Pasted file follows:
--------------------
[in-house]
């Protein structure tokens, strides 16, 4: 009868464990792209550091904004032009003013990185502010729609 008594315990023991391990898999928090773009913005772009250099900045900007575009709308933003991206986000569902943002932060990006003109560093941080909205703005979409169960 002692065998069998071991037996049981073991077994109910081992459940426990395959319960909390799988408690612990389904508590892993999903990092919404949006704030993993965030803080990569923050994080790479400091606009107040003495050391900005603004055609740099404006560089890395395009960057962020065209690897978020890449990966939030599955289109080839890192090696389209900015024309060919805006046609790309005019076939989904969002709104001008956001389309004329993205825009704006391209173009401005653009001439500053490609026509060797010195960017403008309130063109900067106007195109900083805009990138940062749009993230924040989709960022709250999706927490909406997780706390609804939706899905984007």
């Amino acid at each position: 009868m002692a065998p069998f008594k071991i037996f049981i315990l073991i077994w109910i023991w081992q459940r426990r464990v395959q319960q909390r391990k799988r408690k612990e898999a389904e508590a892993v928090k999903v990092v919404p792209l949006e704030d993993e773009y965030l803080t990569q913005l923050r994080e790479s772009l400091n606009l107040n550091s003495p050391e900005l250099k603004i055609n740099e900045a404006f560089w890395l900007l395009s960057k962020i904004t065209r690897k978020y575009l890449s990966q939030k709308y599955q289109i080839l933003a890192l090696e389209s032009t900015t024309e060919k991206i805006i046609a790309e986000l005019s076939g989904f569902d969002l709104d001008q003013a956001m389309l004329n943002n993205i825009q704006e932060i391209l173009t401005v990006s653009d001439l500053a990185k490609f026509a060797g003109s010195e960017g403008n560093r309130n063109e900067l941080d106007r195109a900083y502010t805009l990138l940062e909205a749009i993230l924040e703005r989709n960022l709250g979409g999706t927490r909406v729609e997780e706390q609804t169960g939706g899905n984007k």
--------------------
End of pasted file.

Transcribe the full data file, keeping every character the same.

[in-house]
């Protein structure tokens, strides 16, 4: 009868464990792209550091904004032009003013990185502010729609 008594315990023991391990898999928090773009913005772009250099900045900007575009709308933003991206986000569902943002932060990006003109560093941080909205703005979409169960 002692065998069998071991037996049981073991077994109910081992459940426990395959319960909390799988408690612990389904508590892993999903990092919404949006704030993993965030803080990569923050994080790479400091606009107040003495050391900005603004055609740099404006560089890395395009960057962020065209690897978020890449990966939030599955289109080839890192090696389209900015024309060919805006046609790309005019076939989904969002709104001008956001389309004329993205825009704006391209173009401005653009001439500053490609026509060797010195960017403008309130063109900067106007195109900083805009990138940062749009993230924040989709960022709250999706927490909406997780706390609804939706899905984007």
């Amino acid at each position: 009868m002692a065998p069998f008594k071991i037996f049981i315990l073991i077994w109910i023991w081992q459940r426990r464990v395959q319960q909390r391990k799988r408690k612990e898999a389904e508590a892993v928090k999903v990092v919404p792209l949006e704030d993993e773009y965030l803080t990569q913005l923050r994080e790479s772009l400091n606009l107040n550091s003495p050391e900005l250099k603004i055609n740099e900045a404006f560089w890395l900007l395009s960057k962020i904004t065209r690897k978020y575009l890449s990966q939030k709308y599955q289109i080839l933003a890192l090696e389209s032009t900015t024309e060919k991206i805006i046609a790309e986000l005019s076939g989904f569902d969002l709104d001008q003013a956001m389309l004329n943002n993205i825009q704006e932060i391209l173009t401005v990006s653009d001439l500053a990185k490609f026509a060797g003109s010195e960017g403008n560093r309130n063109e900067l941080d106007r195109a900083y502010t805009l990138l940062e909205a749009i993230l924040e703005r989709n960022l709250g979409g999706t927490r909406v729609e997780e706390q609804t169960g939706g899905n984007k």